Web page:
6. I learned how to accept myself!!!  This may be one of the most important lessons I have learned.  I have learned that people are going to stare. They are going to think I’m just a typical obese women. They don’t understand that my weight is from long term use of steroids. They won’t understand why such a young women limps or has a handicap sticker. They may assume I’m just plain lazy. But that’s okay!!! I know the truth. I’ve learned to keep my head up and ignore the looks. It’s important for me just to be me!!! 

7. I’ve learned in many situations you just have to smile and laugh or you’ll cry.  I would much rather laugh things off and smile than cry. The conditions I have are bad enough without spending my days crying. Most of the time there is nothing that can be done to improve the situation so I have to just laugh. Not saying I don’t have days where I cry. But I have found the real importance of laughter. 

8. I have learned that it’s okay to have a bad day.  When you are living with chronic illness there are just going to be bad days. And there is nothing we can do to change that. But it’s okay to give into those bad days occasionally.  You just have to remember that the bad comes with the good. And because you feel bad today doesn’t mean you will feel bad tomorrow. 

9. I have learned that not all medical professionals are going to treat you kindly and some may look at you as a drug seeker.  This one has been hard to learn and I’m still working on accepting it. Being a nurse myself it’s hard when people just assume I’m a drug seeker if I seek medical treatment for my pain. They think I just want the drugs. When the truth is I just want something to take away the pain.  I’m not asking for high powered meds. I’ll take anything if it will get rid of the excruciating headache or pain I am having.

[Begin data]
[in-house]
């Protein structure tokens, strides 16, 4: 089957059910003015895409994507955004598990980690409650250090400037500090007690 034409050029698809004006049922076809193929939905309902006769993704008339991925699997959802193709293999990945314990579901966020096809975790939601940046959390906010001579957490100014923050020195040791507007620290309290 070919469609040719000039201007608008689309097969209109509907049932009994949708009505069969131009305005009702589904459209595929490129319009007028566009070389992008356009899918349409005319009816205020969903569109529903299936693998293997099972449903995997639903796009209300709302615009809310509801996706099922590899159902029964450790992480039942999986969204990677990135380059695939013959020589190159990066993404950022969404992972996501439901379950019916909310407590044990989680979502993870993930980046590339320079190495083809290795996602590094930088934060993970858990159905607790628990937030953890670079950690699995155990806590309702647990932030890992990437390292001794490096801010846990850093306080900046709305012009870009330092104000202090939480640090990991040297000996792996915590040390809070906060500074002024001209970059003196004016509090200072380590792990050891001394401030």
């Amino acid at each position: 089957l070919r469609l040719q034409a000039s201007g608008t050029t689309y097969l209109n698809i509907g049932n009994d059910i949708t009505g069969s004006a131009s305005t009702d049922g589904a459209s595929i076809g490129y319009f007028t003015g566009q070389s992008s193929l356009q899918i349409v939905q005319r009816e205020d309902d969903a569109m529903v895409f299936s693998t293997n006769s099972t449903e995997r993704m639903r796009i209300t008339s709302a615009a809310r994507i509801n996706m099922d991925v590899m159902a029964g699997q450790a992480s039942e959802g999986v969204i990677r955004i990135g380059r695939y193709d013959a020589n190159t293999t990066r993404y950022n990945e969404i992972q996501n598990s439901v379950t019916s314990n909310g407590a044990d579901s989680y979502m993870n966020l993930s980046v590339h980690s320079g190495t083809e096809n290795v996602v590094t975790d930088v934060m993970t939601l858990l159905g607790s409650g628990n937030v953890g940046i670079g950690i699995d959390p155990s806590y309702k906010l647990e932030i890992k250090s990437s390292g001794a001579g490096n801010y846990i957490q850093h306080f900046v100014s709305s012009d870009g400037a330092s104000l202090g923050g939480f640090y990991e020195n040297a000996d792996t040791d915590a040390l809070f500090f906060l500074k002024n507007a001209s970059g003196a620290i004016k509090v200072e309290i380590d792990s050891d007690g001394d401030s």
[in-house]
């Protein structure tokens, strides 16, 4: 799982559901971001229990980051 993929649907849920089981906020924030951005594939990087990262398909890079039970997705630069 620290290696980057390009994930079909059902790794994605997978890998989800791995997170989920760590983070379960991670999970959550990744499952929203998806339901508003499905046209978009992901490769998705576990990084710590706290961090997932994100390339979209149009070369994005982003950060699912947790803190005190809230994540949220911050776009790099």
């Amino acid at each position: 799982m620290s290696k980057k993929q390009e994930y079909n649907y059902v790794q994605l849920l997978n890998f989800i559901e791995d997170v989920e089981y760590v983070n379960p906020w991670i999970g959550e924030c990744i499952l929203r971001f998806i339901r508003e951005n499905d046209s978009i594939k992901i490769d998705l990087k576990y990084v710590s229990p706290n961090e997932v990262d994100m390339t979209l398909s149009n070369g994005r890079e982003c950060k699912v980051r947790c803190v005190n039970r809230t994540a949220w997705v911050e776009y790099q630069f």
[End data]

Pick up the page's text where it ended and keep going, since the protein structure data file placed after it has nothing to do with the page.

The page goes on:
10. I’ve learned that many of my friends will be people I may never meet.  I have met so many awesome and supportive people in support groups online. People I would consider some of my closest friends. Sadly, these people live all over the country or even world and I many never meet them. I know many people think this sounds crazy. But these are the people who also deal with the same problems I do. They understand the daily struggle because they experience it too. We understand each other in ways that most non-spoonies ever will. 

Living with a chronic illness (or more than one) changes a person.  It changes the way you feel about things, and how you look at things. It also shapes you as a person. It shapes you into a more understanding and caring person I feel. Because you have more compassion for what others are feeling.  Having a chronic illness is something I would never wish on my worst enemy but it happens. However, through the journey you will find the true meaning of life and learn many important lessons along the way!! 

I bet that a lot of you can relate to this list of things I have learned. I would love to hear from you and hear the most important,  or hardest lesson you have learned since becoming a spoonie. So please let me know in the comments or on one of my social media accounts. 



5 thoughts on “Things I’ve Learned Since Becoming a Spoonie

  1. So articulate and eye opening – it allows others to recognize the lessons they, too, have learned but perhaps were unable to adequately express it. thanks for posting this.